A preponderance of climate studies on the Great Lakes predict a trend toward reduced ice cover. Ice is expected to form later and melt earlier. With Wisconsin Sea Grant funding, researchers at the University of Wisconsin-Superior (UWS) are looking into how this might impact the shipping industry on the Great Lakes.
Richard Stewart, director of the Transportation and Logistics Research Center at UWS, is undertaking the yearlong study with Daniel Rust, UWS assistant professor of transportation and logistics. To begin, they conducted a literature review of Great Lakes climate studies on ice cover.
“By the year 2050, which is only 30 years away, there are expectations that there will be relatively little ice on the Great Lakes that will impede the navigation of vessels,” Stewart said.
By collecting data on cargo movements from lake carriers along with data on the ship types and carrying capacities, they will create models that can be used by commercial ports and shipping companies. They plan to look at three main cargoes: taconite, coal and limestone, developing models first for a single vessel, then for a fleet and determining the operational and economic impacts if the shipping season is extended by 20 days. They will also conduct another analysis for a 50-day extension of the shipping season.
Stewart explains, “Say that with the existing fleet of ships, how many ships would be needed to carry that same amount of cargo if they could operate – instead of nine months per year – 10 months, 11 months and 12 months? If that cargo pie doesn’t grow bigger, we believe our research will indicate a need for fewer ships.”
A longer shipping season with fewer ships could have far-reaching ramifications, especially in Wisconsin, which is one of the nation’s largest shipbuilding and ship-repair sites. Taconite, coal and limestone terminals may no longer need to store large buffer stocks of their products to carry them through the winter since they might be able to operate year-round. Ship maintenance usually takes place during winter when ice impedes navigation. Maintenance work could switch to a short two-week period because the ships might be operating year-round. That’s what oceangoing ships do.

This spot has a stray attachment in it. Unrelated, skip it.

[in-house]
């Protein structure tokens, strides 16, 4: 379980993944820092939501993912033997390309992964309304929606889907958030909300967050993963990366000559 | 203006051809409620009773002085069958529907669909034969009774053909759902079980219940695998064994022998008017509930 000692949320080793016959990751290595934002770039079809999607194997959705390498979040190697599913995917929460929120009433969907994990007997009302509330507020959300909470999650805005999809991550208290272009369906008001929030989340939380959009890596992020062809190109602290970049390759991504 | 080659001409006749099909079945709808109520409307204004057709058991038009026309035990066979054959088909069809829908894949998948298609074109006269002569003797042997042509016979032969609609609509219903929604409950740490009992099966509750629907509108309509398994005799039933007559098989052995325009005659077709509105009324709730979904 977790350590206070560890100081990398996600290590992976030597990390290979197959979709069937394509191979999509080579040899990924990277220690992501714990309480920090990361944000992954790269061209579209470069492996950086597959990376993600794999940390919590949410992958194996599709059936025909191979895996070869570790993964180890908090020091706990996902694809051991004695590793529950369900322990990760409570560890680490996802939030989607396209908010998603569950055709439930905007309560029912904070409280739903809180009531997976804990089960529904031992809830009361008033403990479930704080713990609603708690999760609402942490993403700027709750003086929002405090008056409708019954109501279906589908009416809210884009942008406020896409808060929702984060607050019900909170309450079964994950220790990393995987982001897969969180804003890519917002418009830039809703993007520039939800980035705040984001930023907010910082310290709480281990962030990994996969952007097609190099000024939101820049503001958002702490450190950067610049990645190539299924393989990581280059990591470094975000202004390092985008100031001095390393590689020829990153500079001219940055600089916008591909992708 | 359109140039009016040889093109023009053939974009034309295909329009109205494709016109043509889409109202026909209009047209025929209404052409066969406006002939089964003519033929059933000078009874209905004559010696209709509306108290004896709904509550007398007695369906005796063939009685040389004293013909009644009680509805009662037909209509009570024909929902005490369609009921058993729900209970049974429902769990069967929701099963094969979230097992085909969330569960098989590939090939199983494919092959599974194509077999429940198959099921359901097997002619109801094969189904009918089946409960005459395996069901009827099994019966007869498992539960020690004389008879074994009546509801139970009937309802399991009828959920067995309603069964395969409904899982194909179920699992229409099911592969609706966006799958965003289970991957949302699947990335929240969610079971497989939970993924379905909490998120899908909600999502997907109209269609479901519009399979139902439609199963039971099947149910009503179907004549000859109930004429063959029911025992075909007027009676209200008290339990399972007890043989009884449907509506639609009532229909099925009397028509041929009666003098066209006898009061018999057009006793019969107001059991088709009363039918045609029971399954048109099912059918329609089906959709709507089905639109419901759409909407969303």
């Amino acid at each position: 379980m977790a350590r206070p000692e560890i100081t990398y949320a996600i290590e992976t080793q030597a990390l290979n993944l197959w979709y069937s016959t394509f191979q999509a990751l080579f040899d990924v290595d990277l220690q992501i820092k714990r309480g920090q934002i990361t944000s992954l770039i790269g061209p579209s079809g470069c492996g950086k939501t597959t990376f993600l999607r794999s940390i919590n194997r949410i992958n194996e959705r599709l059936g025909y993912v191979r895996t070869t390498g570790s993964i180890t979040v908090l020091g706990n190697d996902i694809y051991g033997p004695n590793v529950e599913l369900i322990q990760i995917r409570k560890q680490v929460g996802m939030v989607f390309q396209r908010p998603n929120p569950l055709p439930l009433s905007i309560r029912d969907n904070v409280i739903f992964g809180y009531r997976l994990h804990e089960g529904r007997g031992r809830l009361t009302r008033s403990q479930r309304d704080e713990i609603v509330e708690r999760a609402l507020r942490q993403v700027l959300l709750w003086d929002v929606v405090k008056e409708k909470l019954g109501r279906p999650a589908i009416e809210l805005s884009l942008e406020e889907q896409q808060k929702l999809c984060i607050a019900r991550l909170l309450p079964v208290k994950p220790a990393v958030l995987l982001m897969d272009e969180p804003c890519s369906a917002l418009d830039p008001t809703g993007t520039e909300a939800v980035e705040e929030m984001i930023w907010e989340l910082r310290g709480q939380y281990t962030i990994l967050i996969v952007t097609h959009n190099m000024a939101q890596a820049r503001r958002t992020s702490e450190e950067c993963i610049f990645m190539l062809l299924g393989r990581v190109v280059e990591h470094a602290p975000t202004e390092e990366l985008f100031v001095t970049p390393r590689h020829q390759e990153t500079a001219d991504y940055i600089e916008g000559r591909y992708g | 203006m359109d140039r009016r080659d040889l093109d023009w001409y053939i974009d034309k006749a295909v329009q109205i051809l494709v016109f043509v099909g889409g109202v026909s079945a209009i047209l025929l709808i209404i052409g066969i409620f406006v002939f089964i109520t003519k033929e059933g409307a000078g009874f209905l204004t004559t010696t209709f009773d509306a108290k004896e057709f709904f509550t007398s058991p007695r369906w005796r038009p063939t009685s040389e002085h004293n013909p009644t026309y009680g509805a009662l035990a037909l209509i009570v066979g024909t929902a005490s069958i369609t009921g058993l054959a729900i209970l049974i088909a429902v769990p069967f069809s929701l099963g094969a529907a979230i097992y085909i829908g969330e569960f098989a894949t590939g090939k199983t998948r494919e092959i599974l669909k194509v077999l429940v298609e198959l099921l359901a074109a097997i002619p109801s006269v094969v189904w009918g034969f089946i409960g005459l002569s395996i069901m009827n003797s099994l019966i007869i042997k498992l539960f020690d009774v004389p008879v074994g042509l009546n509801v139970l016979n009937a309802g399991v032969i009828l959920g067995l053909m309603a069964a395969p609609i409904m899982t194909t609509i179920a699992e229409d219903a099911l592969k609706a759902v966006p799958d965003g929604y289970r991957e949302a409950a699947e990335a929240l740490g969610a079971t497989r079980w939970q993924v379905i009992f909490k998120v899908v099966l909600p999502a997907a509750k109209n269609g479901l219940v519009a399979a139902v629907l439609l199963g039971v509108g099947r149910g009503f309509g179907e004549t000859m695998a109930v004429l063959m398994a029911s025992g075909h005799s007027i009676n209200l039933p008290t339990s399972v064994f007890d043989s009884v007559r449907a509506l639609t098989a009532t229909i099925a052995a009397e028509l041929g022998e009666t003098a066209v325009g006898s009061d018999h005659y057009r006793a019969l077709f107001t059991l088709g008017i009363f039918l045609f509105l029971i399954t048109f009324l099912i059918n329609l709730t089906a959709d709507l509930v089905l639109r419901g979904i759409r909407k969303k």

In fact, Stewart and Rust are looking to the Baltic Region shipping industry for guidance. “It has a similar geographic size to the Great Lakes and the same issues with ice,” Stewart said. “They operate year-round and move cargoes. We’ve visited the Baltic for preliminary research. We’re looking to see if there are similar cargoes and trade patterns that might have applicability on the Great Lakes.”
Stewart and Rust will also assess what opportunities may arise for new cargoes if the shipping season is extended by 20 days and 50 days. It could be that some commodities would move from rail and truck transport to vessel transport, instead.
Deb DeLuca, director of the Duluth Seaway Port Authority, expects the study will provide significant information. She said the possibility of having shipping seasons that are essentially ice-free could mean less risk to ships from ice and less expense needed for icebreakers. DeLuca agrees that year-round shipping could attract new commodities.
“It might open up the entire waterway to greater usage, which is a good thing because shipping is environmentally beneficial,” DeLuca said. “It takes trucks off the road. It would be a plus for all sorts of reasons, and the research allows us to plan ahead.”
The researchers are cooperating with many organizations on their study including the Lake Carriers’ Association, the U.S. Coast Guard, the U.S. Army Corps of Engineers and the ports of Milwaukee, Gary-Indiana and Duluth-Superior.
Rust will be collecting data and overseeing student workers on the project. “We’ve just begun to scratch the surface on this issue,” he said. “Obviously, climate change is happening, and we need to be ready to adapt to whatever is coming and to take advantage if there are opportunities that arise.”